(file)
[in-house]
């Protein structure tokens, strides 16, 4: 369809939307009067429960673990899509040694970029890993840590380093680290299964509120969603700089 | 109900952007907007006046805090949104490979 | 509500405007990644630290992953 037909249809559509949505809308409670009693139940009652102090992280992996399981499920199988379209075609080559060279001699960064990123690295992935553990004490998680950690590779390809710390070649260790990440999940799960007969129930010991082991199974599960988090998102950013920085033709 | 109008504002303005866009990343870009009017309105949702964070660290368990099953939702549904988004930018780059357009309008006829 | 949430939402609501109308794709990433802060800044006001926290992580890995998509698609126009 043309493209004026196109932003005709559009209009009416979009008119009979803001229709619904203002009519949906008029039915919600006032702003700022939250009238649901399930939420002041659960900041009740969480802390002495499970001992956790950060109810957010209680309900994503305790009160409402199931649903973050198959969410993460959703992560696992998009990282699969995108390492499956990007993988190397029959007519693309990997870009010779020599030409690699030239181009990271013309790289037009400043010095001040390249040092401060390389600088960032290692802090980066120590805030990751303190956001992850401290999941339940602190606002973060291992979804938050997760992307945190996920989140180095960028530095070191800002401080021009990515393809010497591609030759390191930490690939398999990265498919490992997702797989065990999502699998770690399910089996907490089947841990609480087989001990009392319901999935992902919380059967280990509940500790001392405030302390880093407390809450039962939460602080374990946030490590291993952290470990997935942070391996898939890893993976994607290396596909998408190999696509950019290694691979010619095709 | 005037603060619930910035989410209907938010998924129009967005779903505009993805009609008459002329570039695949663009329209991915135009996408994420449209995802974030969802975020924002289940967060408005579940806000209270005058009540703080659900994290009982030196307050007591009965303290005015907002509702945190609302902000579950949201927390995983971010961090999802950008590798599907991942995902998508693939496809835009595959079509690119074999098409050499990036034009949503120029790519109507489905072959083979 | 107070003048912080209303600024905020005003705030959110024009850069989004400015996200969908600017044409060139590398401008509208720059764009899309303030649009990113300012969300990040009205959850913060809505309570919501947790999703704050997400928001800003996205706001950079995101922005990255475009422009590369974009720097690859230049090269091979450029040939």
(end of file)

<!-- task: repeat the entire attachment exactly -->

[in-house]
């Protein structure tokens, strides 16, 4: 369809939307009067429960673990899509040694970029890993840590380093680290299964509120969603700089 | 109900952007907007006046805090949104490979 | 509500405007990644630290992953 037909249809559509949505809308409670009693139940009652102090992280992996399981499920199988379209075609080559060279001699960064990123690295992935553990004490998680950690590779390809710390070649260790990440999940799960007969129930010991082991199974599960988090998102950013920085033709 | 109008504002303005866009990343870009009017309105949702964070660290368990099953939702549904988004930018780059357009309008006829 | 949430939402609501109308794709990433802060800044006001926290992580890995998509698609126009 043309493209004026196109932003005709559009209009009416979009008119009979803001229709619904203002009519949906008029039915919600006032702003700022939250009238649901399930939420002041659960900041009740969480802390002495499970001992956790950060109810957010209680309900994503305790009160409402199931649903973050198959969410993460959703992560696992998009990282699969995108390492499956990007993988190397029959007519693309990997870009010779020599030409690699030239181009990271013309790289037009400043010095001040390249040092401060390389600088960032290692802090980066120590805030990751303190956001992850401290999941339940602190606002973060291992979804938050997760992307945190996920989140180095960028530095070191800002401080021009990515393809010497591609030759390191930490690939398999990265498919490992997702797989065990999502699998770690399910089996907490089947841990609480087989001990009392319901999935992902919380059967280990509940500790001392405030302390880093407390809450039962939460602080374990946030490590291993952290470990997935942070391996898939890893993976994607290396596909998408190999696509950019290694691979010619095709 | 005037603060619930910035989410209907938010998924129009967005779903505009993805009609008459002329570039695949663009329209991915135009996408994420449209995802974030969802975020924002289940967060408005579940806000209270005058009540703080659900994290009982030196307050007591009965303290005015907002509702945190609302902000579950949201927390995983971010961090999802950008590798599907991942995902998508693939496809835009595959079509690119074999098409050499990036034009949503120029790519109507489905072959083979 | 107070003048912080209303600024905020005003705030959110024009850069989004400015996200969908600017044409060139590398401008509208720059764009899309303030649009990113300012969300990040009205959850913060809505309570919501947790999703704050997400928001800003996205706001950079995101922005990255475009422009590369974009720097690859230049090269091979450029040939």